I never met my Aunt Lillian.
My name is Lillian Dove. I am five years sober.
She was my father’s second sister. He had estranged himself from her for most of her adult life. In fact, I barely heard her name mentioned around our house. And after her death, her name came in whispers.
When looking through family photographs, I asked my older sister who I took after. “Why, Aunt Lillian.” The name came as a shock. “You don’t look like her, but you have her personality. She was fun. She was my favorite aunt.” Older by a number of years, my sister could remember Lillian. She’d met her. They’d shared the same space. I wished I had known her. Aunt Lillian was an alcoholic, I was told. She’d been married more than once. She “got around.” All descriptions reasoned why my father estranged himself. Yet, who was she? Fun? Was she so bad my father never wanted to see her? Or did he think he should stay away– yes, there was tough love way back when, redefined from a less-loving term, shame.
Five long years, yet the clink of ice in a glass still sets me on edge.
There is no graduation from alcoholism. Or life, for that matter. I am also addicted to Pepsi, chocolate, men, being afraid, being afraid of not being afraid, men—again–and my independence, co-dependence and unsettling ability to fail no matter my attempt. There are other compulsions and bad habits, but I can’t think of them right now. Memory loss, see? And I obsess on how much I forget, if I remember. Giving up alcohol turned out to be easier than changing some of my other behaviors.
My family roots grow deep in Iowa. Ancestors first arrived in the 1860’s. It’s where my sister made her home, along with many nieces, nephews and cousins. It is a state rich in atmosphere: struggle, agriculture, extremes in weather, survival, kinship, and humanity. I have always set much of my work there. With the thought of tackling a mystery series, Lillian came to me.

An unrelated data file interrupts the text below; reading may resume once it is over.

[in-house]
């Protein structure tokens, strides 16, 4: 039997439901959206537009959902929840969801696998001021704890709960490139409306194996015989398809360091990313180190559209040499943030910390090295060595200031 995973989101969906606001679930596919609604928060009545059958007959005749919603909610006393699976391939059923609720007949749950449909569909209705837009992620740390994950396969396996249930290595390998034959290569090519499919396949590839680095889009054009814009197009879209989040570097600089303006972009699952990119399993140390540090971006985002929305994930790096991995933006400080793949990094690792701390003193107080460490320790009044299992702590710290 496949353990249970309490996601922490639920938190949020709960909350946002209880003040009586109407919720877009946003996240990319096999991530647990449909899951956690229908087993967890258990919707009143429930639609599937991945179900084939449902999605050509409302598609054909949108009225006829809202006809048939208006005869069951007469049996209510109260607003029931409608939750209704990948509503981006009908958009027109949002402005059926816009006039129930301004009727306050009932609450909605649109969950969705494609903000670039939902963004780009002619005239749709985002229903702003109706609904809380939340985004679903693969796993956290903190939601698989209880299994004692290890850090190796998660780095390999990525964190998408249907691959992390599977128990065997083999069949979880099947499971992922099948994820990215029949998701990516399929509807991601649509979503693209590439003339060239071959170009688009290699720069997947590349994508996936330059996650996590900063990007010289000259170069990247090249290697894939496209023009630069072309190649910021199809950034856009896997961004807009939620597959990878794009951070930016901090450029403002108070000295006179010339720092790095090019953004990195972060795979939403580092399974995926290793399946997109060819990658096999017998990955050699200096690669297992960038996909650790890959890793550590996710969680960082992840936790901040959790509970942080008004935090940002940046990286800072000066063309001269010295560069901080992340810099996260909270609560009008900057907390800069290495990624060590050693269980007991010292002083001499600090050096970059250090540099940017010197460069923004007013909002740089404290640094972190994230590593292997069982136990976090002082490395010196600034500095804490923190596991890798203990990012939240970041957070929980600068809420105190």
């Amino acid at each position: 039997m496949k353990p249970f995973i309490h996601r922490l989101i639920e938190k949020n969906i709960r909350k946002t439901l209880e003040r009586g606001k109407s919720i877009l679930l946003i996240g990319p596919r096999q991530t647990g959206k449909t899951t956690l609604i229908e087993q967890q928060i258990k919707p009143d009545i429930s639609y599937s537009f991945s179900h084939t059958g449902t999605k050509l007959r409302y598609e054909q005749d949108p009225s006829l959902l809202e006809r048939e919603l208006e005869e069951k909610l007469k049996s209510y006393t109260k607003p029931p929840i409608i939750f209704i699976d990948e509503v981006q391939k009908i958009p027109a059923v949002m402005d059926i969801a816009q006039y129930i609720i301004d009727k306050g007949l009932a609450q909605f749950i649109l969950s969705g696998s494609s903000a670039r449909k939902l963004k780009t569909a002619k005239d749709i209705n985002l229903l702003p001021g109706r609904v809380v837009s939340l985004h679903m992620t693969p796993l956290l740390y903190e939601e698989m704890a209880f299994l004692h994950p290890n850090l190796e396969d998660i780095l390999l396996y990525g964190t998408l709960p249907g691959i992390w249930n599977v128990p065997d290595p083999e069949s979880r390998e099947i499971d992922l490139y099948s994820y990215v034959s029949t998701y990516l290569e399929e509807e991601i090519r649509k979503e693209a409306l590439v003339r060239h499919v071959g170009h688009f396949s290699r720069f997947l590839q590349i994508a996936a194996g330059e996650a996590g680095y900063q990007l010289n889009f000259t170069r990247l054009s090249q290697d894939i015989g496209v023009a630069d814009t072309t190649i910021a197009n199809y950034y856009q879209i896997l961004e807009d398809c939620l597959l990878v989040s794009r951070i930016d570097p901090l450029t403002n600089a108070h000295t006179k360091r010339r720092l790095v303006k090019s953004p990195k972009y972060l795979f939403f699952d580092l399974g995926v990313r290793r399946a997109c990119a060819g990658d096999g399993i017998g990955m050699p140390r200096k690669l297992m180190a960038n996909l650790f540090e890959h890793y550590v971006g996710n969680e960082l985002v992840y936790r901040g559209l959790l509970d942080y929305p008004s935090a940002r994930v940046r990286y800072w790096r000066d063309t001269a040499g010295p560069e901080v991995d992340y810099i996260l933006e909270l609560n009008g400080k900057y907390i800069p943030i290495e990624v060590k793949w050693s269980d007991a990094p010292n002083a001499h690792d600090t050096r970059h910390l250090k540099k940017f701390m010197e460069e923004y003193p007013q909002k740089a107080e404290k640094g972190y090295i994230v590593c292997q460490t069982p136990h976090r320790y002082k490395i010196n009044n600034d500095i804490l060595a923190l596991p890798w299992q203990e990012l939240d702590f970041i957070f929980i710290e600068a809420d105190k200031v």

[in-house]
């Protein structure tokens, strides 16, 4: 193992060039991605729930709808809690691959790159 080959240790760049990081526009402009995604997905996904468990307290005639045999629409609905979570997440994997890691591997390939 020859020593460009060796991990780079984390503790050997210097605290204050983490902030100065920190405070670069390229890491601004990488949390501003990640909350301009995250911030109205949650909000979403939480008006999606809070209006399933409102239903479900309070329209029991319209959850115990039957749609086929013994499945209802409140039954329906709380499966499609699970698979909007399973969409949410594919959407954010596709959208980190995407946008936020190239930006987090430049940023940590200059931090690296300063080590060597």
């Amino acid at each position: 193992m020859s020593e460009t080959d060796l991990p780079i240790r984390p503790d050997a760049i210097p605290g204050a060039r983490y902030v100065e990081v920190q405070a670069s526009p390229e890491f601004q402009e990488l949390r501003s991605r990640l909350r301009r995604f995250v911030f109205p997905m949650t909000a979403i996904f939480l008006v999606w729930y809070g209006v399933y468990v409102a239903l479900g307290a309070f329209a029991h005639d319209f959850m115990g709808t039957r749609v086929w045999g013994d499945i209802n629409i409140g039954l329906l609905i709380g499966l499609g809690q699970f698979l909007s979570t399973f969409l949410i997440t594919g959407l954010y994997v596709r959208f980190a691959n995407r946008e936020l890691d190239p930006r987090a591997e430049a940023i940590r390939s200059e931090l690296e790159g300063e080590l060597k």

But, I didn’t want to write another alcoholic-protagonist struggling to stay sober. Instead, I took my aunt’s name, the image I have of her in my mind’s eye, and like Mormons believe someone can still be saved after they are dead, I gave my Aunt Lillian recovery. The question I asked: “What would her life be like after the lack of a stimulant to soften the edges?”
Admit to Mayhem is the first book of a series where Lillian Dove meets life head-on with all its twists and turns and foibles. She is easily moved raw by events. Curious for answers. She strives to care for her mother who lived in denial of an alcoholic husband, and who Lillian felt abandoned her children. Lillian blames her for her own weaknesses.
Lillian is sarcastic, contrary, stubborn, kind, good, and strives to be better. She is really very little different than any of us. She is “everyman” struggling to maintain a balance.
Suppose There Was a Crime, second book in the series, will be out this year.
D. J. Adamson is an award-winning author. Her family roots grow deep in the Midwest and it is here she sets much of her work. She juggles her time between her own desk and teaching writing to others at two Los Angeles area colleges. Along with her husband and two Welsh Terriers, she makes her home in Southern California.
Her latest book is the mystery, amateur sleuth, Admit to Mayhem.
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